5 Things People With A Widow's Peak Can Understand

Including the endless ponytail struggle.

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things people with a widow's peak will understand
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Hairlines are genetic traits that we have essentially no control over. One of the more prevalent ones is the spooky-sounding widow’s peak. If you are unfamiliar with the term, it refers to a small, V-shaped patch of hair right at the top of where the forehead hits the hairline.

There’s a fair amount of lore surrounding the widow’s peak — namely that it is a dominant hereditary gene and that it’s quite rare. These are both false, however. Like all hairlines, genetics play a role but there is no evidence that it is dominant over other types. And there’s not data or science backing up the idea that it’s a rare facial phenomena. It may seem that way however, since they can be obscured by the hair when it’s down and loose.

The widow’s peak is most visible when the hair is short enough to show the hairline or when it’s pulled back, like in a ponytail. All genders can have widow's peaks, and celebrities ranging from Kourtney Kardashian to Colin Farrell have one, too.

Because of the way the way hair grows from a widow’s peak, dealing with it can be daunting and confusing. Below, you’ll find ways to help you understand it.

1. The Frustrating Frizzy Cowlick When You Have A Widow’s Peak

There are plenty of redeeming qualities to having a widow's peak, but there are also difficulties. Case in point? The frizzy cowlick. The patch at the forefront of your scalp operates on a different wavelength than anywhere else.

Hours upon hours and bottles of hairspray can be spent trying to tame the most stubborn, frustrating little triangle of hair in the world. That piece just doesn’t blend into the rest of your mane that easily, a problem that is exacerbated in hot and humid weather.

2. The Versatility of A Widow’s Peak Part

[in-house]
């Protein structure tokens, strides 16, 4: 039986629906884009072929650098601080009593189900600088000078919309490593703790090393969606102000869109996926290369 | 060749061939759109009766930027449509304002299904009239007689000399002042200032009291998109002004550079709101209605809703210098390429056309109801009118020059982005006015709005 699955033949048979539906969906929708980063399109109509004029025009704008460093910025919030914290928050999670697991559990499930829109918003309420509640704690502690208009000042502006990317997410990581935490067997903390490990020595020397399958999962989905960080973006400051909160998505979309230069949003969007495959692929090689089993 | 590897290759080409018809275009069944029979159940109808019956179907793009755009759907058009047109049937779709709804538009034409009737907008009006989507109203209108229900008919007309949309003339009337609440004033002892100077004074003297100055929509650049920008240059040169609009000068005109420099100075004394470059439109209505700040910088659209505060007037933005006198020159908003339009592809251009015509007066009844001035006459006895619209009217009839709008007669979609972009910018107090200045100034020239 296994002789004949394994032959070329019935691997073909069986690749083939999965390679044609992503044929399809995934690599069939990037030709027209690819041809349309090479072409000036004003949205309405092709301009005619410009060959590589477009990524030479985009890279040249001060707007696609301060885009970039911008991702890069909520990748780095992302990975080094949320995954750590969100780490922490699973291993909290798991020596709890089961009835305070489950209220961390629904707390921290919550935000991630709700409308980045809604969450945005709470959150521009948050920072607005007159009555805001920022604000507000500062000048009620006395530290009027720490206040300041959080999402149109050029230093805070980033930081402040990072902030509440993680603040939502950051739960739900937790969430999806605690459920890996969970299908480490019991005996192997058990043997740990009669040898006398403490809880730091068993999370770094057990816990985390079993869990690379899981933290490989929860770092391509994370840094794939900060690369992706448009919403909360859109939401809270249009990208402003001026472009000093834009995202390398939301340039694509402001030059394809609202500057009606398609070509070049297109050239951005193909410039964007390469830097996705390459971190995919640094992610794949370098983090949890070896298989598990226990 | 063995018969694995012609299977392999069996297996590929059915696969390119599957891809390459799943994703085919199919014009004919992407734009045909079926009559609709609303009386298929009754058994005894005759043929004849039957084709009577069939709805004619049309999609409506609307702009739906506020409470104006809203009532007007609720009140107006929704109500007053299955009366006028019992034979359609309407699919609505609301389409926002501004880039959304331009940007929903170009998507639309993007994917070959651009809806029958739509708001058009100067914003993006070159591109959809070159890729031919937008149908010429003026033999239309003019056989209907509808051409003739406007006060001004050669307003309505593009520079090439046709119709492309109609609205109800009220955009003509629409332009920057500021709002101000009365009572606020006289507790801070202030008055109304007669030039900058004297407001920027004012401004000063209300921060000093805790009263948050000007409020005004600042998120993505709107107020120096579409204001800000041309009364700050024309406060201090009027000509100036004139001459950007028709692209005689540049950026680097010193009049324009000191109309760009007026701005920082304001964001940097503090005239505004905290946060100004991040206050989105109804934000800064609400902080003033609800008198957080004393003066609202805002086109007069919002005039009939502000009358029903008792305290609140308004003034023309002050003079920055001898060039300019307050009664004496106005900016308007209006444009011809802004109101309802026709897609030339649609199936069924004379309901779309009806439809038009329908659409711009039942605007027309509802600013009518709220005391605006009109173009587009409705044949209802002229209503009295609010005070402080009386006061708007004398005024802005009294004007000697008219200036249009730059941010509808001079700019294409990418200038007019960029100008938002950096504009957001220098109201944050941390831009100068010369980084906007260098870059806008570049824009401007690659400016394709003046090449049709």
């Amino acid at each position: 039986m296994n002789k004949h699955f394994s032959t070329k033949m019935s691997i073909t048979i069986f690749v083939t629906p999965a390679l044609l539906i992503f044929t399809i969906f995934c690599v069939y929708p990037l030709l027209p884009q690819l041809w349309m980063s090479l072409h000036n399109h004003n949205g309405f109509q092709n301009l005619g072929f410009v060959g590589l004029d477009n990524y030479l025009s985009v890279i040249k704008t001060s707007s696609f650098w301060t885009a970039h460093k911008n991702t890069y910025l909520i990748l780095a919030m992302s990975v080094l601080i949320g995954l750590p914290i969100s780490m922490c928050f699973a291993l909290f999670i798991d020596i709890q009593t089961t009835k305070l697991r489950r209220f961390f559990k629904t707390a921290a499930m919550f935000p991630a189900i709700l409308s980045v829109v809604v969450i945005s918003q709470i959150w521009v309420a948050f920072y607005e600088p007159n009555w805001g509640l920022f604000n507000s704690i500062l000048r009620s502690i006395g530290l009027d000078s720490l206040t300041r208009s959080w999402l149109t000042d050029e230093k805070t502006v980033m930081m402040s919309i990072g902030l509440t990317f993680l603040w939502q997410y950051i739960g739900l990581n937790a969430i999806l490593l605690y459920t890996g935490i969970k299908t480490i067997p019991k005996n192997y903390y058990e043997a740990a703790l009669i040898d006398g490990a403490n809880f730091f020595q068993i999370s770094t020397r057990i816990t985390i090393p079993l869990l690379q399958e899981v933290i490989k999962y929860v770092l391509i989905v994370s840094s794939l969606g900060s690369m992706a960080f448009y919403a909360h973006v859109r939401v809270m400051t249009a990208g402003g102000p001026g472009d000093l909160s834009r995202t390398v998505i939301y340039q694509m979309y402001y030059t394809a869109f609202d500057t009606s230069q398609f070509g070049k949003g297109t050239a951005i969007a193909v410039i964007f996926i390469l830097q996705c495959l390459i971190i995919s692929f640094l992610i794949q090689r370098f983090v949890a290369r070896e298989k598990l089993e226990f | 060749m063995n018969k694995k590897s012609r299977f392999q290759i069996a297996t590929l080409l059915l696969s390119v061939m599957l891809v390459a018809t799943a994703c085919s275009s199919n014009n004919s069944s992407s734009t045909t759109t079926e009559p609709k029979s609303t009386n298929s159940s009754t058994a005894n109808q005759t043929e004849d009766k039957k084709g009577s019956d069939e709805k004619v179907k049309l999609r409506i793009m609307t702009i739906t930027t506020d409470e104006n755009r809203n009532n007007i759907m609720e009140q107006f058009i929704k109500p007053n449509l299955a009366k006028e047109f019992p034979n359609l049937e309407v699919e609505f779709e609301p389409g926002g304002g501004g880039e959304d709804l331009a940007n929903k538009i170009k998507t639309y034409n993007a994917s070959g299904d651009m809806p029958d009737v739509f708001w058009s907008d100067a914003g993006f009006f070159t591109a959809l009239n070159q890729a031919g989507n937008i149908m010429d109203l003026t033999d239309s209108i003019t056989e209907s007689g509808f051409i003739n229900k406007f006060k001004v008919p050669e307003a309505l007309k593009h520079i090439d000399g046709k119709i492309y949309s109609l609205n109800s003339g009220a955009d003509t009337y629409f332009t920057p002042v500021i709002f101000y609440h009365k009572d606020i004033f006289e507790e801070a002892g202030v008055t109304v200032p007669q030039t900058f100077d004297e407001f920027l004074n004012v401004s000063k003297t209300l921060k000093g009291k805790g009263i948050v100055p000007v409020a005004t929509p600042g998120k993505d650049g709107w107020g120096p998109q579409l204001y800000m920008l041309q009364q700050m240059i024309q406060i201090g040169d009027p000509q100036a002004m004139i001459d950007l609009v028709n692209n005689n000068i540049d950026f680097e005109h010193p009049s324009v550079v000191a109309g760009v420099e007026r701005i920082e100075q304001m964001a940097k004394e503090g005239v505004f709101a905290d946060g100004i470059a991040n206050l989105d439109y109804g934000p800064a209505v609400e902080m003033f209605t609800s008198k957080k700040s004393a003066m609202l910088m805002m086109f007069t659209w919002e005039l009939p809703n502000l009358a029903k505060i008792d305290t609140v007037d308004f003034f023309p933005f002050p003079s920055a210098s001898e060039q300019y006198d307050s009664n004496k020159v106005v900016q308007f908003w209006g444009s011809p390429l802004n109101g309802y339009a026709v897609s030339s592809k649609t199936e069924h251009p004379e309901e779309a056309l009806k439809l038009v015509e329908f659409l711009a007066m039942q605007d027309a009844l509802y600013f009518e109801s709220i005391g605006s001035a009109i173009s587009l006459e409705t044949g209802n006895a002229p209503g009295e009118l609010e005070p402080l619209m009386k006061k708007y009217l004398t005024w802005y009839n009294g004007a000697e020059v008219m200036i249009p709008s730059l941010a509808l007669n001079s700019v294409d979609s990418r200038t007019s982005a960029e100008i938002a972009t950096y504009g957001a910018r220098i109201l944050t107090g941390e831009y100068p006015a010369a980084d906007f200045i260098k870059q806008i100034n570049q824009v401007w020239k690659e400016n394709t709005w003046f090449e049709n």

A major benefit of the widow’s peak is versatility. The peak makes it so that you can naturally part your hair any number of ways. After you get out of the shower, it's like a game of roulette deciding where to part your hair that day. It’ll part just as easily to the right, left, or in the center. Not having to pick a side for the part is nice and creates limitless options if you like experimenting with your hair.

3. Window’s Peaks Have Potential For Easy Hairstyles

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For the most part, people with widow's peaks have heart-shaped faces. While it's not true for everyone, people with widow's peaks typically have a wider forehead and a narrow chin. And the benefit in this is that it makes it super easy to pull off bangs.

Even if you’ve never really been a bangs person there are reasons to reconsider (like, uh J.Lo) — it’s a great way to switch things up without committing to something permanent. Whether they're short, wispy, or long, the widow's peak can make bangs more even and complementary with a narrow curve right in the center of your face. And if you’re conscious about your widow’s peak it can also subtly hide them.

4. The Widow’s Peak Ponytail Struggle

A perfect ponytail is already the hardest thing to accomplish. Throw a widow's peak into the equation and it's pretty much impossible to do. While that little tuft of hair might seem harmless, it poses the biggest threat to a sleek up-do where all your hair has to meet in one place.

Even if the classic ponytail is a no go, you could try a middle part pony which might circumvent some of the cowlick-sprouting hairs issue.

5. Celebrity Hair Muses With Widow’s Peaks

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Finding a celebrity hair muse is tough work. You want someone with locks you can relate to but you also don’t have a beauty team on call to fix your fly aways. An easy way of finding celebrity inspo is through hairlines.

For a tough trait like the widow’s peak, seeing how a celebrity styles their hair can help give ideas and solutions on what to do with your own unruly tresses. And you have options too! The peak club includes women like Kerry Washington, Nicole Kidman, Blake Lively, and Anne Hathaway. It’s also common in men, see: Leonardo DiCaprio and Keanu Reeves.

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